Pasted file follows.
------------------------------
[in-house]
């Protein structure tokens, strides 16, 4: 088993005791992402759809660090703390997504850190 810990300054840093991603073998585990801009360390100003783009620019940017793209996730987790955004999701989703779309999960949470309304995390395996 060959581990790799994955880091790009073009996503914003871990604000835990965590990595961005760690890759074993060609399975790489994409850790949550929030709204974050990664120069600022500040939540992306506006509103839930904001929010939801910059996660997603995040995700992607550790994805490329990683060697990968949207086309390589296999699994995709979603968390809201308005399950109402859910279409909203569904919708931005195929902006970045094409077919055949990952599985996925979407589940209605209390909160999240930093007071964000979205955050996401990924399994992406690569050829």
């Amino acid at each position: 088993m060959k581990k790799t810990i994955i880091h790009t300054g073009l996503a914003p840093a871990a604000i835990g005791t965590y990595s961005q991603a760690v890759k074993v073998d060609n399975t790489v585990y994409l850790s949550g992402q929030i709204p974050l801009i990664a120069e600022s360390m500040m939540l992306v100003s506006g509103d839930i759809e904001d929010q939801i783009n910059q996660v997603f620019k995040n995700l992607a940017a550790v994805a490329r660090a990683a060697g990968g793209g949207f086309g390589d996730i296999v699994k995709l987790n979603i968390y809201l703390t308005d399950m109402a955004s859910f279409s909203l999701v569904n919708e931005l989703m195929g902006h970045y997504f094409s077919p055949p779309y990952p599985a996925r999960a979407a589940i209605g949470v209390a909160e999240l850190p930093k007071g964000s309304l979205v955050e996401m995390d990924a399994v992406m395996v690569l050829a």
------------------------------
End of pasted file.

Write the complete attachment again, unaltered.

[in-house]
């Protein structure tokens, strides 16, 4: 088993005791992402759809660090703390997504850190 810990300054840093991603073998585990801009360390100003783009620019940017793209996730987790955004999701989703779309999960949470309304995390395996 060959581990790799994955880091790009073009996503914003871990604000835990965590990595961005760690890759074993060609399975790489994409850790949550929030709204974050990664120069600022500040939540992306506006509103839930904001929010939801910059996660997603995040995700992607550790994805490329990683060697990968949207086309390589296999699994995709979603968390809201308005399950109402859910279409909203569904919708931005195929902006970045094409077919055949990952599985996925979407589940209605209390909160999240930093007071964000979205955050996401990924399994992406690569050829």
């Amino acid at each position: 088993m060959k581990k790799t810990i994955i880091h790009t300054g073009l996503a914003p840093a871990a604000i835990g005791t965590y990595s961005q991603a760690v890759k074993v073998d060609n399975t790489v585990y994409l850790s949550g992402q929030i709204p974050l801009i990664a120069e600022s360390m500040m939540l992306v100003s506006g509103d839930i759809e904001d929010q939801i783009n910059q996660v997603f620019k995040n995700l992607a940017a550790v994805a490329r660090a990683a060697g990968g793209g949207f086309g390589d996730i296999v699994k995709l987790n979603i968390y809201l703390t308005d399950m109402a955004s859910f279409s909203l999701v569904n919708e931005l989703m195929g902006h970045y997504f094409s077919p055949p779309y990952p599985a996925r999960a979407a589940i209605g949470v209390a909160e999240l850190p930093k007071g964000s309304l979205v955050e996401m995390d990924a399994v992406m395996v690569l050829a």